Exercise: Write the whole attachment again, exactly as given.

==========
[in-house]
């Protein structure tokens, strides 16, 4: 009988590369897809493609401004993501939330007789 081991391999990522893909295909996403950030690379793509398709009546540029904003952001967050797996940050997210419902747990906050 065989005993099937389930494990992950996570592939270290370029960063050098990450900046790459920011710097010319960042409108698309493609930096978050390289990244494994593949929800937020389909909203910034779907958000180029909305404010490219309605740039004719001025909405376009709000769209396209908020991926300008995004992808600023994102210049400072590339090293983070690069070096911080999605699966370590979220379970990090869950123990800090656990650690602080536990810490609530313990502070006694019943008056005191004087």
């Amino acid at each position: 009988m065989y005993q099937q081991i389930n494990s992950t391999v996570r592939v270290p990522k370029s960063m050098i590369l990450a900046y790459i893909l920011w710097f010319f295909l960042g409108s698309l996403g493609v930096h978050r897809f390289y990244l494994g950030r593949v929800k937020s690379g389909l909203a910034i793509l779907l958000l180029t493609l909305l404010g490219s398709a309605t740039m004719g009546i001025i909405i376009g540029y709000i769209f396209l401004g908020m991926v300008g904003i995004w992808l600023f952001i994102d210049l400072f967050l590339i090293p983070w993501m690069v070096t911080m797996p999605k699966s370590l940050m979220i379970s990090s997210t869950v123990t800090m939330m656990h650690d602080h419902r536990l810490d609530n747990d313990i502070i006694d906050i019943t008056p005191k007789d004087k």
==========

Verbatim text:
[in-house]
């Protein structure tokens, strides 16, 4: 009988590369897809493609401004993501939330007789 081991391999990522893909295909996403950030690379793509398709009546540029904003952001967050797996940050997210419902747990906050 065989005993099937389930494990992950996570592939270290370029960063050098990450900046790459920011710097010319960042409108698309493609930096978050390289990244494994593949929800937020389909909203910034779907958000180029909305404010490219309605740039004719001025909405376009709000769209396209908020991926300008995004992808600023994102210049400072590339090293983070690069070096911080999605699966370590979220379970990090869950123990800090656990650690602080536990810490609530313990502070006694019943008056005191004087």
């Amino acid at each position: 009988m065989y005993q099937q081991i389930n494990s992950t391999v996570r592939v270290p990522k370029s960063m050098i590369l990450a900046y790459i893909l920011w710097f010319f295909l960042g409108s698309l996403g493609v930096h978050r897809f390289y990244l494994g950030r593949v929800k937020s690379g389909l909203a910034i793509l779907l958000l180029t493609l909305l404010g490219s398709a309605t740039m004719g009546i001025i909405i376009g540029y709000i769209f396209l401004g908020m991926v300008g904003i995004w992808l600023f952001i994102d210049l400072f967050l590339i090293p983070w993501m690069v070096t911080m797996p999605k699966s370590l940050m979220i379970s990090s997210t869950v123990t800090m939330m656990h650690d602080h419902r536990l810490d609530n747990d313990i502070i006694d906050i019943t008056p005191k007789d004087k």